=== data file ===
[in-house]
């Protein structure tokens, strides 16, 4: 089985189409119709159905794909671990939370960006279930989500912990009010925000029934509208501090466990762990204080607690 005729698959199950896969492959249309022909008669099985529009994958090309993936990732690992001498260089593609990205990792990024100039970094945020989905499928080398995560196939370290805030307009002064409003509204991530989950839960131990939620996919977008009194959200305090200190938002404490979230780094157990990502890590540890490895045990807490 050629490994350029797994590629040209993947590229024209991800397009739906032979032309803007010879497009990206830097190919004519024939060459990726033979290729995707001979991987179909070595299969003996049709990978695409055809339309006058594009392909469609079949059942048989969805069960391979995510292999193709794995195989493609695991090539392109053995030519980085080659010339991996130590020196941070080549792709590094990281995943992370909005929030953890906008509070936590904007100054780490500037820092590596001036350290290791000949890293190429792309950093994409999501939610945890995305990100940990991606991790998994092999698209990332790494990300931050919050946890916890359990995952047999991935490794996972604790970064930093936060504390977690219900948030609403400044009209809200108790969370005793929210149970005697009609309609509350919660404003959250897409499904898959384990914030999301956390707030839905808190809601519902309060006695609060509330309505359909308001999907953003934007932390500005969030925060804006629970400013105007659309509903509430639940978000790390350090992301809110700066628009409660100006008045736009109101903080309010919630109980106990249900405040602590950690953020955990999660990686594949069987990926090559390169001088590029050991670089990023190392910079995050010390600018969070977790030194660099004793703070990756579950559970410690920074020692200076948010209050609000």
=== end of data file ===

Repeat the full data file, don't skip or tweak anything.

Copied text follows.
[in-house]
């Protein structure tokens, strides 16, 4: 089985189409119709159905794909671990939370960006279930989500912990009010925000029934509208501090466990762990204080607690 005729698959199950896969492959249309022909008669099985529009994958090309993936990732690992001498260089593609990205990792990024100039970094945020989905499928080398995560196939370290805030307009002064409003509204991530989950839960131990939620996919977008009194959200305090200190938002404490979230780094157990990502890590540890490895045990807490 050629490994350029797994590629040209993947590229024209991800397009739906032979032309803007010879497009990206830097190919004519024939060459990726033979290729995707001979991987179909070595299969003996049709990978695409055809339309006058594009392909469609079949059942048989969805069960391979995510292999193709794995195989493609695991090539392109053995030519980085080659010339991996130590020196941070080549792709590094990281995943992370909005929030953890906008509070936590904007100054780490500037820092590596001036350290290791000949890293190429792309950093994409999501939610945890995305990100940990991606991790998994092999698209990332790494990300931050919050946890916890359990995952047999991935490794996972604790970064930093936060504390977690219900948030609403400044009209809200108790969370005793929210149970005697009609309609509350919660404003959250897409499904898959384990914030999301956390707030839905808190809601519902309060006695609060509330309505359909308001999907953003934007932390500005969030925060804006629970400013105007659309509903509430639940978000790390350090992301809110700066628009409660100006008045736009109101903080309010919630109980106990249900405040602590950690953020955990999660990686594949069987990926090559390169001088590029050991670089990023190392910079995050010390600018969070977790030194660099004793703070990756579950559970410690920074020692200076948010209050609000």